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Apple's succession plans

Maggie Shiels | 08:50 UK time, Wednesday, 23 February 2011

For the last couple of years the question of who will succeed Steve Jobs as the boss of Apple has been a thorn in the company’s side. It is as if they do not want to publicly acknowledge that there will be a day when their iconic leader will not be at the helm in some shape or form.

Steve Jobs

The issue will be front and centre when shareholders gather at the firm’s Cupertino HQ in California for the annual boondoggle today amid Mr Jobs’ third medical leave of absence.

Leading the charge to have this extremely secretive Silicon Valley stalwart talk about succession plans is the Central Laborers’ Pension Fund of Jackson, Illinois which holds nearly 11,500 Apple shares worth around $4m.

Given that Mr Jobs is seen as so central to the success of Apple, it doesn’t seem unreasonable that the Fund wants to protect the investment it has made on behalf of its members, who work mainly in the construction industry. Especially given that this time around, Mr Jobs and Apple has said little about his actual state of health and how long he will be on leave for.

His statement last month was short and terse and lacking in such detail unlike that in January 2009 when Mr Jobs clearly stated he would be returning to work.

The resolution put forward by the Fund calls on Apple’s board to adopt and disclose a written “succession planning policy”. Under such a policy, the board would review its succession plan every year, maintain an emergency succession plan and “identify and develop internal candidates”.

This isn’t a case of trying to drive Mr Jobs out of the position as he deals with his latest health issues said the Fund’s corporate governance chief Jennifer O’Dell.

“The last thing we want is for Steve Jobs to step down. His is the classic American success story, coming from nothing to run the second-largest company in the country. We would like him to be there forever, but that is not realistic.”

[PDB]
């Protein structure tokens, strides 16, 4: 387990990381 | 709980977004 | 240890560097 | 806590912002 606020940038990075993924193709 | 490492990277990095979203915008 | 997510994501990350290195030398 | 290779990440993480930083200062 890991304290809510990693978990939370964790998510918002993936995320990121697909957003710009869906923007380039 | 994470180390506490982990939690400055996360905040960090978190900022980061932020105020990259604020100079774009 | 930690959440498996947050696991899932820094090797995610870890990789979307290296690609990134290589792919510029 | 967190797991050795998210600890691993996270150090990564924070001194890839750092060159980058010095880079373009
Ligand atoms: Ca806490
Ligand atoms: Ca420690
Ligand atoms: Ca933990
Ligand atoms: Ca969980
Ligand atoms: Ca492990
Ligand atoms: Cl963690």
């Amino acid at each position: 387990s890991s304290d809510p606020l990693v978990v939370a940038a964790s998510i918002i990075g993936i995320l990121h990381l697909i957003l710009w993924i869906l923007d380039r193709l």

Apple is not best pleased at the move and in its written response in its proxy statement has said “by publicly naming these potential successors, Proposal No. 5 invites competitors to recruit high-value executives away from Apple.”

In other words, take a hike, we will keep as tight lipped as we always have on the subject.

The issue of “high-value executives” being enticed from Apple is such a red herring as to be laughable because it has so far not happened during any of the times Mr Jobs has temporarily stepped down.

Of course we know that even though he was busy dealing with pancreatic cancer in 2004, a liver transplant in 2009 and other issues today, he has remained in charge on the big issues working from home. He was reportedly spotted on the Apple campus over the last few weeks, looking frail and thin but nevertheless keeping an eye on the company he founded along with Steve Wozniak.

Over the last few years while I have been covering Apple and this issue, analyst after analyst has cited Apple’s “deep management bench” as being well capable of looking after the mother ship while Steve is not there on a daily basis.

They have also underlined how dedicated those top execs are to the Apple cause and to Mr Jobs from Phil Schiller the senior vice president of worldwide product marketing, to Scott Forstall in charge of software for the iPhone and from Jonny Ive senior VP of industrial design to of course Tim Cook, the chief operating officer and the man who has stepped into the breach and taken over from Mr Jobs.

It could also be argued that what really does the Laborers’ Fund need to know when for the third time in a row, Apple has survived and thrived during Mr Jobs’ illness and that the team looking after the shop is so seasoned and skilled at the job in hand. Apple shares dipped in the days following Mr Jobs’ most recent announcement to take time off. They have since recovered and hit an all time high this week at $363.13.

“Of all the years to have this discussion, this is the year,” said the Fund’s Ms O’Dell.

“We need to have a plan in place because we are long-term investors. We are going to be here for the long haul.”

And that is the issue, no one knows how long Mr Jobs will be around given his ongoing medical problems. All the analysts agree that Apple will do well in the short term. The big question is the long term.

Take last year’s launch of the iPad, which to date has sold over 15m. The tablet computer was not an Apple invention, but they did reignite the category and turned it into the big computing story of last year and this year.

The same with the iPhone which changed the way people use phones and the iPod and iTunes which changed the way people consume music.

Will they continue having such huge successes without Mr Jobs? That is a question no-one can answer at this stage.